In the context of analyzing a scholarly dialogue between Seyla Benhabib and Judith Bulter, David Stern makes a helpful distinction between a situated, rather than a displaced subject. Having discussed Seyla Benhabib’s articulation of weaker and stronger postmodern views of socially constructed subjectivities, Stern adds, “[i]n the weaker version of the thesis, the subject is situated in a world, but remains a subject capable of intentional action and autonomy.” In contrast, the strong view—held, for example, by Judith Butler—claims that the subject is socially constructed “all the way down.” As Stern explains, Benhabib opts for the weaker postmodern thesis wherein a situated subject “is a subjectivity that is not merely a passive product of the ways it is affected by the world.” For Benhabib, we are no doubt influenced and formed by various cultural narratives, “nevertheless we must still argue that we are not merely extensions of our histories, [but] vis-à-vis our own stories we are in the position of author and character at once.” Particularly in light of Foucault’s later essays and interviews, one could make a strong case that Behabib’s situated subject is more or less equivalent to Foucault’s doubly-constructed subject.
Following Benhabib’s author/character analogy, I propose the activity of jazz improvisation as way to think about the situated or doubly-constructed subject. Jazz improvisers belong to a tradition, which they themselves shape and by which they are shaped. The particular melodic lines they utilize, the musicians they imitate and “quote,” the kinds of instruments they play—an electric rather than an acoustic guitar, a synthesizer rather than a piano—and even performance opportunities are all socially and historically conditioned. Nonetheless, the various ways in which they take up, re-shape, innovate, and expand the givens of tradition/s, highlights the subject-pole of construction. In other words, though the improviser-subject is embedded in a socio-historical milieu that forms her, she is able to contribute to and even radically alter her context. As she willfully and intentionally works out these changes, innovations, and reconfigurations in dialogue with the tradition, her own subjectivity is likewise reconstituted. Her musical voice, style, and signature come to be otherwise. The ability to maneuver within and utilize the very structures, mechanisms, and discourses shaping us for emancipatory, re-creative purposes sits well with Foucault’s analyses of the subject.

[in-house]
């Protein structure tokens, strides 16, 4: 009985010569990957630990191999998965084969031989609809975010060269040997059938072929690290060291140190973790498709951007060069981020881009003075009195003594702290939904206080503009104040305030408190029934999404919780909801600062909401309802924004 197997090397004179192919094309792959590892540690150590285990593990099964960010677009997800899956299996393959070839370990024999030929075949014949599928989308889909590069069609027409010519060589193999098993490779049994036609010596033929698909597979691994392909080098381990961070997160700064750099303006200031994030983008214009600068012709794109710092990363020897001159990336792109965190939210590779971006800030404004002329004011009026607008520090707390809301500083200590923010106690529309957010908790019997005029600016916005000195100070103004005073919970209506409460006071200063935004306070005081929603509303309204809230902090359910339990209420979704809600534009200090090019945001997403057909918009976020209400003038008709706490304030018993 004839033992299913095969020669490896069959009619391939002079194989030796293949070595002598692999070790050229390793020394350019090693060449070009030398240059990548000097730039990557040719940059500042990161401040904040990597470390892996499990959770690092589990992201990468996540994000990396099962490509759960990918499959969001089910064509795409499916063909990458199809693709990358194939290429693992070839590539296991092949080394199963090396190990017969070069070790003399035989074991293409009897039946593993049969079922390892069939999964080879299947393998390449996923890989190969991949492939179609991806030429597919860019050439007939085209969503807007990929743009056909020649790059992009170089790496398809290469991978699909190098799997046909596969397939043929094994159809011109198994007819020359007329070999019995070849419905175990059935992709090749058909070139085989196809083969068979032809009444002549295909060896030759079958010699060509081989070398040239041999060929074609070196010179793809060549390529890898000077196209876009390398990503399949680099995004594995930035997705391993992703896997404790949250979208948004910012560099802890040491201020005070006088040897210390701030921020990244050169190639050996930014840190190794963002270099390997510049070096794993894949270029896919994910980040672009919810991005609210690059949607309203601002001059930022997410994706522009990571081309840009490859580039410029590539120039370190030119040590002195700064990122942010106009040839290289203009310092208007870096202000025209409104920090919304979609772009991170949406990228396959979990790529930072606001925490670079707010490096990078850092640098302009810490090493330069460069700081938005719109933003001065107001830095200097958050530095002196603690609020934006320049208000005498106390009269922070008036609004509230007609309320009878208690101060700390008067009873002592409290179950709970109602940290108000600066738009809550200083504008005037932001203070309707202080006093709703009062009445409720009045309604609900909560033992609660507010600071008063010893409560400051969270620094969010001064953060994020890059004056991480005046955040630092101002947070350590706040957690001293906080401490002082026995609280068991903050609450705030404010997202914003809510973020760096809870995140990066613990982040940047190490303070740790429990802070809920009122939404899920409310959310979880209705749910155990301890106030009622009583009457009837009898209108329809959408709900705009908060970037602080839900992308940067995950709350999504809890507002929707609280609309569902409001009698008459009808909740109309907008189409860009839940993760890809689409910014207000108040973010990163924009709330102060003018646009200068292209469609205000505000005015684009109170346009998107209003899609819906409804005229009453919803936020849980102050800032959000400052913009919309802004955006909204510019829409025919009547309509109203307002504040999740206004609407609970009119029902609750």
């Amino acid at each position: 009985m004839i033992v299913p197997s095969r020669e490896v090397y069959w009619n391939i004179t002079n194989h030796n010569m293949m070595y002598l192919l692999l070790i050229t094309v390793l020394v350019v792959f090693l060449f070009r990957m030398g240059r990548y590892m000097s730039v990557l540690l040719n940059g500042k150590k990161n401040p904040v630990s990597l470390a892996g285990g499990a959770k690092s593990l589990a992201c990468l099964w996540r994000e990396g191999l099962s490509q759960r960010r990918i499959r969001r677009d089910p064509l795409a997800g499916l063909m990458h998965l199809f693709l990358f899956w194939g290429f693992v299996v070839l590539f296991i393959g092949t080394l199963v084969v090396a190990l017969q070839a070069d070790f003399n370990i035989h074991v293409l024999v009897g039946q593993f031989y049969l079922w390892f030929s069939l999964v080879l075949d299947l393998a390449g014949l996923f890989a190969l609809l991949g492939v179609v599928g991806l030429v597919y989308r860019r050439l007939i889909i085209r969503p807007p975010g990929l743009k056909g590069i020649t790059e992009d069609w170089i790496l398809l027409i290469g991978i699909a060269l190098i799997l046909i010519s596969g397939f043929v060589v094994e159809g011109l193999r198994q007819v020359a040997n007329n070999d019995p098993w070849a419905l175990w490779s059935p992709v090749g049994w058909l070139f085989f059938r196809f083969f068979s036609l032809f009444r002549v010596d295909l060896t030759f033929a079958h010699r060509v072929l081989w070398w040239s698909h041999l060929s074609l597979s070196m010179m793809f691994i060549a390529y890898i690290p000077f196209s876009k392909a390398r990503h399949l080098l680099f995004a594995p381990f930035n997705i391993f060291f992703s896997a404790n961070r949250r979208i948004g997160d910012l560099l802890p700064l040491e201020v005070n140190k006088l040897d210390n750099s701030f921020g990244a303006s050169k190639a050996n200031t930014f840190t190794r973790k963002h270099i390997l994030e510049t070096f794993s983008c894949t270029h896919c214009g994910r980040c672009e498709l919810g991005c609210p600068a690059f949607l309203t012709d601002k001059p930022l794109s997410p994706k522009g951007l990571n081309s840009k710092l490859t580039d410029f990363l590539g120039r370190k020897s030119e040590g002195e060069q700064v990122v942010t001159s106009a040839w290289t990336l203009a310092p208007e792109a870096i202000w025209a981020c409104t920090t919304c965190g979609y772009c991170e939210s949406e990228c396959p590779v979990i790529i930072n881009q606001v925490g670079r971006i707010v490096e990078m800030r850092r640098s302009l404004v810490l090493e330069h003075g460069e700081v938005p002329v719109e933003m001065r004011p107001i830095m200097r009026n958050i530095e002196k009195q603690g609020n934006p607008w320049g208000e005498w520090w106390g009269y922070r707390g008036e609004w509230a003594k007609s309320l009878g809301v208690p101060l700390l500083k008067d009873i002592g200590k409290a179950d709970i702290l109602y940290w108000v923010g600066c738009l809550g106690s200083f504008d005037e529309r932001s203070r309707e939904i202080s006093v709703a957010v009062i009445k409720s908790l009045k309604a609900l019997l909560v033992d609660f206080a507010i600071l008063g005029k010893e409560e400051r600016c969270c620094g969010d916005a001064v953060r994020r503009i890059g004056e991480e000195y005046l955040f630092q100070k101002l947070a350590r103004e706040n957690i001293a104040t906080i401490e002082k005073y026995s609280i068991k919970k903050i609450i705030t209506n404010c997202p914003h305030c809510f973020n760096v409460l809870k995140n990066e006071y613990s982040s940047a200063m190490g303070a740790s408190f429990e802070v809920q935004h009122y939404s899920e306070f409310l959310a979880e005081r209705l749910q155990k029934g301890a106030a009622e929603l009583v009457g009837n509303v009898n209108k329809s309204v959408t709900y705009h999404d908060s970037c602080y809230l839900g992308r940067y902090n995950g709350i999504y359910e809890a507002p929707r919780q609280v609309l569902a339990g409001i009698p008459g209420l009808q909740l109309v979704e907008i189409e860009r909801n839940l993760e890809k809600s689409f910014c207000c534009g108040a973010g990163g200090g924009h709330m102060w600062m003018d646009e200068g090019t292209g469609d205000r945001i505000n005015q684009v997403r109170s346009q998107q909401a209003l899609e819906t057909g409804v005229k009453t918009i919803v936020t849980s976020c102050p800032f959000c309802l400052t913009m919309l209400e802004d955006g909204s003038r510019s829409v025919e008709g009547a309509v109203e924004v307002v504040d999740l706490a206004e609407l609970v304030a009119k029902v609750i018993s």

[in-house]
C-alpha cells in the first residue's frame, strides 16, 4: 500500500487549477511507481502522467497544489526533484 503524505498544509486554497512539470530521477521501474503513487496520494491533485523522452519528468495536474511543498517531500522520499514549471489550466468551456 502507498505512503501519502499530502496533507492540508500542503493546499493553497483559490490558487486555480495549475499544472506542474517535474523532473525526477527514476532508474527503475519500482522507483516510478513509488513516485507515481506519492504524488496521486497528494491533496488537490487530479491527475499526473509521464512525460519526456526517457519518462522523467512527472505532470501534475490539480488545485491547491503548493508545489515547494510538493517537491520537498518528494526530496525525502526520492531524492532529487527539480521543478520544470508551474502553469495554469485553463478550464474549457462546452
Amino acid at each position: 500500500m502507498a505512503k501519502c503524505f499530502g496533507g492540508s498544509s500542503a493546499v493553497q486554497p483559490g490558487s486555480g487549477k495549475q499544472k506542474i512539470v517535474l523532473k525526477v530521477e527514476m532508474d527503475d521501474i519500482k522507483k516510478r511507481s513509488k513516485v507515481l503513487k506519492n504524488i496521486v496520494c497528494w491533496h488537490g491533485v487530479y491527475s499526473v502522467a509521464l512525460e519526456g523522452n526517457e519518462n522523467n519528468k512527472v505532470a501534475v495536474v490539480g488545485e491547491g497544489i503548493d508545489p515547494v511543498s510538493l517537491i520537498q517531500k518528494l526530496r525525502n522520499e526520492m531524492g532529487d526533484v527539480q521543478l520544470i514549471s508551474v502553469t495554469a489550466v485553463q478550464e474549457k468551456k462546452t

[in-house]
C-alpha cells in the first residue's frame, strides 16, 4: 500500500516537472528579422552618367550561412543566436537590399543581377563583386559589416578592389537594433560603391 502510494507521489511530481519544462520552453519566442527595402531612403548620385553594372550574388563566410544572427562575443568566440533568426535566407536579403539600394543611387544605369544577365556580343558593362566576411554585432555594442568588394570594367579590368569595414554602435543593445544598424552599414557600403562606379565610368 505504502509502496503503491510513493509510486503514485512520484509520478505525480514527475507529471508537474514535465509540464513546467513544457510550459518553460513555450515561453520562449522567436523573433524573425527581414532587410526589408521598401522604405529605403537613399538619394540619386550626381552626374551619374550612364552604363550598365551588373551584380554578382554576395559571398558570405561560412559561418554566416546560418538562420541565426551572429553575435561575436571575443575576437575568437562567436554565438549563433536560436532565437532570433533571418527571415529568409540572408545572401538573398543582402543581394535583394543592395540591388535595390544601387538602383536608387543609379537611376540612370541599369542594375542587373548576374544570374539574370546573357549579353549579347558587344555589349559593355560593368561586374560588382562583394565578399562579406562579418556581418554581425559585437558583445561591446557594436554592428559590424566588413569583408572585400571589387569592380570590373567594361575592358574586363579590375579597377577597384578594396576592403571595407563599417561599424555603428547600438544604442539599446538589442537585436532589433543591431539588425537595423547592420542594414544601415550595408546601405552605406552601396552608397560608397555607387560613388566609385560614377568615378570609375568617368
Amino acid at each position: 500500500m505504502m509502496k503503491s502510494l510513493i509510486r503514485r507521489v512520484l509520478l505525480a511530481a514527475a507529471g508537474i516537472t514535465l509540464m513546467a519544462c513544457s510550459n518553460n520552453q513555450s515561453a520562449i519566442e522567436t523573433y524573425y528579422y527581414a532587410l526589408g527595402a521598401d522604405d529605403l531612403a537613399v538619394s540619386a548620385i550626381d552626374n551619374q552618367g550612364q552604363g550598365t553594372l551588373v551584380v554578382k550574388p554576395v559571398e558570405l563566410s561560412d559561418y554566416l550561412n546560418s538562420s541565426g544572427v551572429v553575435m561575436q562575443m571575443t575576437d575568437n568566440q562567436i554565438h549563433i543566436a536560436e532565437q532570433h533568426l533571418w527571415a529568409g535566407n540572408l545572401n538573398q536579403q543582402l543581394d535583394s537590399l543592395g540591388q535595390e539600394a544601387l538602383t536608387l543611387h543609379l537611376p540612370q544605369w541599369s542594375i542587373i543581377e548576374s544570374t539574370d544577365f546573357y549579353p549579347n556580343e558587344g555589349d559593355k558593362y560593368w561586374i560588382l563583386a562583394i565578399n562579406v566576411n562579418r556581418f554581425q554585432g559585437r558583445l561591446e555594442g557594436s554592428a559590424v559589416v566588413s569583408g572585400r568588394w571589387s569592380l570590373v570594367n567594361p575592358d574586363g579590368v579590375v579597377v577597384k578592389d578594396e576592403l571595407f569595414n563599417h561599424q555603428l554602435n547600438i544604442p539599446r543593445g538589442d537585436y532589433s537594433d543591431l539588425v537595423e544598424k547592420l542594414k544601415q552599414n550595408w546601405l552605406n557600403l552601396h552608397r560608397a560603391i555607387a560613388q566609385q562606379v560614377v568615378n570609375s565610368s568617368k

According to Banhabib’s interpretation, the stronger postmodern thesis ultimately fails to provide the kind of emancipatory resources needed for feminist as well as other social theories addressing oppression and related concerns. See, for example, Benhabib, “Feminism and Postmodernism,” especially 23–24. “Postmodern” and “postmodernism” are, of course, polyvalent terms. Banhabib appeals to Jane Flax’s description of the postmodern position as embracing the following three “deaths”: the “Death of Man,” the “Death of History,” and the “Death of metaphysics” (Ibid., 18).
 Stern, “The Return of the Subject?,” 111.
 Ibid., 112.
 Ibid., 111.
 Benhabib, “Feminism and Postmodernism,” 21.
 For a more detailed discussion of the ways in which a musician is both shaped by and reshapes musical traditions, see Nielsen, “What Has Coltrane to Do With Mozart,” especially 67–8.